Educators rang in Seminole County’s first day of school – literally – when they clanged the 1902 tower bell Monday at UCF’s Public History Center in Sanford.
The bell, which is high above the city’s original high school and can be heard for blocks around the historic-district neighborhood, was sounded by José Fernandez, dean of UCF’s College of Arts and Humanities; Walt Griffin, Seminole County’s school superintendent; and Christine Dalton, Sanford’s community planner and historic preservation officer. The ceremony was held to symbolize the new school year and the collaboration of the three organizations at the center.
“The University of Central Florida prides itself on being America’s partnership university. Our partnership with the Seminole County Public Schools helps to meet the educational needs and historical interests of the local community,” Fernandez said at the ceremony, adding that 4,000 students from kindergarten through high school visited the center last school year to learn history through hands-on programs. “I am also pleased to see that through our partnership, we are providing UCF students with opportunities to apply classroom theory and knowledge to practice in the learning laboratory that the Public History Center offers.”
Fernandez credited Rose Beiler, the center’s director, for developing curriculum, guiding field trips, conducting research in the building’s archives and collections, and producing engaging exhibits. The center also holds workshops and programs for the community.
“As the bell rings in the beginning of the school year we are reminded of all the ways education marks important beginnings through our lives,” said graduate student Katie Kelley. “It is through education that we explore our world as children, set the course of our futures as adolescents, and embark on exciting new career paths as adults. This is what the Public History Center represents to me – not only the building’s history teaching generations of children in Sanford, but also its present as a resource for learning at every stage of life.”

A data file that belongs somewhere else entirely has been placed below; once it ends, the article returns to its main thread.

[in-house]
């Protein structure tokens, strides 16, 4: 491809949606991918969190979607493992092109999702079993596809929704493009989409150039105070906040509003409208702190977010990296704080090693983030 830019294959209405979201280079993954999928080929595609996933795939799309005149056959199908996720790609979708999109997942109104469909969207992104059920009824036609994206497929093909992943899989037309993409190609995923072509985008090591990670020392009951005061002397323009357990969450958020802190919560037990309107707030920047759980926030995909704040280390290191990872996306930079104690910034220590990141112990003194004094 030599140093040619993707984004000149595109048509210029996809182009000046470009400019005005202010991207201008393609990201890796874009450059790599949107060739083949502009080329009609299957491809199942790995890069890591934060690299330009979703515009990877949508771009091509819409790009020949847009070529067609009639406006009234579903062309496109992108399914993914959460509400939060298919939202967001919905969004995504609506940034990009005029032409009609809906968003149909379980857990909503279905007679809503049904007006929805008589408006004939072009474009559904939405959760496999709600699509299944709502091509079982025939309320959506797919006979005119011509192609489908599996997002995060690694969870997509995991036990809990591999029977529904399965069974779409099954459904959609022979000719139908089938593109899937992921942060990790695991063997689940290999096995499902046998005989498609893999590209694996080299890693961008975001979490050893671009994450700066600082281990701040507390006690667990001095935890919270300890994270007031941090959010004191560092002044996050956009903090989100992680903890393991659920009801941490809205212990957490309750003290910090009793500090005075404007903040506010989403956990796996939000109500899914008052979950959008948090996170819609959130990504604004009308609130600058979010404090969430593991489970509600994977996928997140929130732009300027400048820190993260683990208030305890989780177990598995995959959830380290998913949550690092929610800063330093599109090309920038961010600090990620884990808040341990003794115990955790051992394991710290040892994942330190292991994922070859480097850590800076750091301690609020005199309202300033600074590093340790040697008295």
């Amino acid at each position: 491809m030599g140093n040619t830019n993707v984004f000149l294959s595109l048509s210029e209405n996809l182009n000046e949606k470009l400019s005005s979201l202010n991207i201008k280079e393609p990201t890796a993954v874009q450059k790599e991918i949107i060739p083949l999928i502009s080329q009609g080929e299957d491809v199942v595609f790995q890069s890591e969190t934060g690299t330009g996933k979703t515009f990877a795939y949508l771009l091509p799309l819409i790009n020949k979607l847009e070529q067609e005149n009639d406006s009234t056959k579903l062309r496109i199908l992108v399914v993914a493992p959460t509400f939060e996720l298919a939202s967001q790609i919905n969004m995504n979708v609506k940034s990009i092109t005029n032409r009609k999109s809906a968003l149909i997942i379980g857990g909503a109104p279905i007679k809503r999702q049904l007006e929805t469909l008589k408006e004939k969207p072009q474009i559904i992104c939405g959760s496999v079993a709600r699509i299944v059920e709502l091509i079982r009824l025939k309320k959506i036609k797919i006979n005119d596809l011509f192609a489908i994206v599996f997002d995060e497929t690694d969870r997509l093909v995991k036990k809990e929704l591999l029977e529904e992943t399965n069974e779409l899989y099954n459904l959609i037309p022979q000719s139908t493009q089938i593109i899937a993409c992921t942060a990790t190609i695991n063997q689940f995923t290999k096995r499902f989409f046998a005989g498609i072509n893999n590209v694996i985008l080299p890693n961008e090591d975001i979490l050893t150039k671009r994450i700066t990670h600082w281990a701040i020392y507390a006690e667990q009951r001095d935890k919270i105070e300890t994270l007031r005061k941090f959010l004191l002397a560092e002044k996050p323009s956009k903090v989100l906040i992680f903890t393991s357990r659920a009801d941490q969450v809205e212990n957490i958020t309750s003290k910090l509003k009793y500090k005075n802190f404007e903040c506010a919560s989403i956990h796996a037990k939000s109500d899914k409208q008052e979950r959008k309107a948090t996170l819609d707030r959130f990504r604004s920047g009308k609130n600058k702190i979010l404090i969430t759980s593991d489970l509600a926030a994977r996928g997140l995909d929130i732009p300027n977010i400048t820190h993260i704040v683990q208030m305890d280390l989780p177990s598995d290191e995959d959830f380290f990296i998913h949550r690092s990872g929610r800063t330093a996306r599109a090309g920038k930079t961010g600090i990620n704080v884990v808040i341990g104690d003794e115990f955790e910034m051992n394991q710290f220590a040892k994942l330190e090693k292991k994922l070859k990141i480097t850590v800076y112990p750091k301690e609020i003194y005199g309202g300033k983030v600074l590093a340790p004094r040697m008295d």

After the bell-ringing ceremony, the center hosted an open house and tours of the building that was listed on the National Register of Historic Places in 1984 and served as the school district’s Student Museum before UCF leased the property two years ago.
The center has an original 1902 classroom with a picture of then-President Teddy Roosevelt, a pioneer room with a log cabin and tools; a Timucua room that represents a 1,200-year-old village; Georgetown and Crooms High School exhibits that feature the city’s African-American community, and other displays. Behind the museum is a demonstration garden with Florida native plants, vegetables and flowers grown at the turn of the last century, antique roses, field crops and other horticultural displays.